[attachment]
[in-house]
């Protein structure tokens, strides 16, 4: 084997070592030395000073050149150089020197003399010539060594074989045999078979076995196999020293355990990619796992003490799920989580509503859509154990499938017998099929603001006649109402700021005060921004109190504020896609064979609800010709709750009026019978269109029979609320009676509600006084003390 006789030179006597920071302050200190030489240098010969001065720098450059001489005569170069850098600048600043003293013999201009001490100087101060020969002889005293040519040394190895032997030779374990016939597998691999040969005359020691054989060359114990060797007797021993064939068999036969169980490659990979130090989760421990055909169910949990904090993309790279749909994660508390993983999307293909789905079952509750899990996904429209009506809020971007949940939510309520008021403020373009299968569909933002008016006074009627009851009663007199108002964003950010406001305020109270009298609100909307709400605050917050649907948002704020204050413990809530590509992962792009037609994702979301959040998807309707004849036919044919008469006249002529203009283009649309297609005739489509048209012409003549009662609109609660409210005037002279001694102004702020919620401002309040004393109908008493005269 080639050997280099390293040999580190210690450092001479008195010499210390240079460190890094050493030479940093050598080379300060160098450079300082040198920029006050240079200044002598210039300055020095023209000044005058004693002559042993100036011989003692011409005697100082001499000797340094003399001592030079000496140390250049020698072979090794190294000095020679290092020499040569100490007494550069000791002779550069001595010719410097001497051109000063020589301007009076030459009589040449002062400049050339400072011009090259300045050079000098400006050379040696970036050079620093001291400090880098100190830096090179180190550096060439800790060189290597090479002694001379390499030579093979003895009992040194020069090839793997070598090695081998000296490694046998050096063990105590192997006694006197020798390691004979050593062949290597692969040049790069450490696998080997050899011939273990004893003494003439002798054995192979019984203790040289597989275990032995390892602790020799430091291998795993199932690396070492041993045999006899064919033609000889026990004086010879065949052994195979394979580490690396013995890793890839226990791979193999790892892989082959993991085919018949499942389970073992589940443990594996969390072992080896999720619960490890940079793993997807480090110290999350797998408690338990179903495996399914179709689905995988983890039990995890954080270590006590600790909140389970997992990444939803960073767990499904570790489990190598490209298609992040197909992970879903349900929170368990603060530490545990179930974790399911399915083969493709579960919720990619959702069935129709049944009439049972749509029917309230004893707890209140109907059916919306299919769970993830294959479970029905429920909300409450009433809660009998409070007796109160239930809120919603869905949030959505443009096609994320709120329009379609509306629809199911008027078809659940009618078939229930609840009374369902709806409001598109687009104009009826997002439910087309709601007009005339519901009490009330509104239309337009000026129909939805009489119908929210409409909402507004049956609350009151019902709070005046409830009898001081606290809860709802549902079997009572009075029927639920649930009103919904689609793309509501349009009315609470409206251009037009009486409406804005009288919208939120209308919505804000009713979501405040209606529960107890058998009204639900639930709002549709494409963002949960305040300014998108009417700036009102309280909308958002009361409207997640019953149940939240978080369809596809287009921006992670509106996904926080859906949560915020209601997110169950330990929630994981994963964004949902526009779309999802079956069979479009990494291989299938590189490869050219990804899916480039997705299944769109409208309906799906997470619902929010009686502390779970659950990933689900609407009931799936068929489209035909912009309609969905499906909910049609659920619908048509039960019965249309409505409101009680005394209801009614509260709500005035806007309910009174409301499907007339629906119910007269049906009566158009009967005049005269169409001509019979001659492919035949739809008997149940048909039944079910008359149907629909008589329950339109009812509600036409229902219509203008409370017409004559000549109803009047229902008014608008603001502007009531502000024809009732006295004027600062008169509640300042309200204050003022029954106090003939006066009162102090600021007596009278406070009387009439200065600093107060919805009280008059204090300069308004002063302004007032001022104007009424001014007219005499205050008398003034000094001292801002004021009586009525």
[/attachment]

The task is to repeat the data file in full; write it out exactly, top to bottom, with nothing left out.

[in-house]
């Protein structure tokens, strides 16, 4: 084997070592030395000073050149150089020197003399010539060594074989045999078979076995196999020293355990990619796992003490799920989580509503859509154990499938017998099929603001006649109402700021005060921004109190504020896609064979609800010709709750009026019978269109029979609320009676509600006084003390 006789030179006597920071302050200190030489240098010969001065720098450059001489005569170069850098600048600043003293013999201009001490100087101060020969002889005293040519040394190895032997030779374990016939597998691999040969005359020691054989060359114990060797007797021993064939068999036969169980490659990979130090989760421990055909169910949990904090993309790279749909994660508390993983999307293909789905079952509750899990996904429209009506809020971007949940939510309520008021403020373009299968569909933002008016006074009627009851009663007199108002964003950010406001305020109270009298609100909307709400605050917050649907948002704020204050413990809530590509992962792009037609994702979301959040998807309707004849036919044919008469006249002529203009283009649309297609005739489509048209012409003549009662609109609660409210005037002279001694102004702020919620401002309040004393109908008493005269 080639050997280099390293040999580190210690450092001479008195010499210390240079460190890094050493030479940093050598080379300060160098450079300082040198920029006050240079200044002598210039300055020095023209000044005058004693002559042993100036011989003692011409005697100082001499000797340094003399001592030079000496140390250049020698072979090794190294000095020679290092020499040569100490007494550069000791002779550069001595010719410097001497051109000063020589301007009076030459009589040449002062400049050339400072011009090259300045050079000098400006050379040696970036050079620093001291400090880098100190830096090179180190550096060439800790060189290597090479002694001379390499030579093979003895009992040194020069090839793997070598090695081998000296490694046998050096063990105590192997006694006197020798390691004979050593062949290597692969040049790069450490696998080997050899011939273990004893003494003439002798054995192979019984203790040289597989275990032995390892602790020799430091291998795993199932690396070492041993045999006899064919033609000889026990004086010879065949052994195979394979580490690396013995890793890839226990791979193999790892892989082959993991085919018949499942389970073992589940443990594996969390072992080896999720619960490890940079793993997807480090110290999350797998408690338990179903495996399914179709689905995988983890039990995890954080270590006590600790909140389970997992990444939803960073767990499904570790489990190598490209298609992040197909992970879903349900929170368990603060530490545990179930974790399911399915083969493709579960919720990619959702069935129709049944009439049972749509029917309230004893707890209140109907059916919306299919769970993830294959479970029905429920909300409450009433809660009998409070007796109160239930809120919603869905949030959505443009096609994320709120329009379609509306629809199911008027078809659940009618078939229930609840009374369902709806409001598109687009104009009826997002439910087309709601007009005339519901009490009330509104239309337009000026129909939805009489119908929210409409909402507004049956609350009151019902709070005046409830009898001081606290809860709802549902079997009572009075029927639920649930009103919904689609793309509501349009009315609470409206251009037009009486409406804005009288919208939120209308919505804000009713979501405040209606529960107890058998009204639900639930709002549709494409963002949960305040300014998108009417700036009102309280909308958002009361409207997640019953149940939240978080369809596809287009921006992670509106996904926080859906949560915020209601997110169950330990929630994981994963964004949902526009779309999802079956069979479009990494291989299938590189490869050219990804899916480039997705299944769109409208309906799906997470619902929010009686502390779970659950990933689900609407009931799936068929489209035909912009309609969905499906909910049609659920619908048509039960019965249309409505409101009680005394209801009614509260709500005035806007309910009174409301499907007339629906119910007269049906009566158009009967005049005269169409001509019979001659492919035949739809008997149940048909039944079910008359149907629909008589329950339109009812509600036409229902219509203008409370017409004559000549109803009047229902008014608008603001502007009531502000024809009732006295004027600062008169509640300042309200204050003022029954106090003939006066009162102090600021007596009278406070009387009439200065600093107060919805009280008059204090300069308004002063302004007032001022104007009424001014007219005499205050008398003034000094001292801002004021009586009525």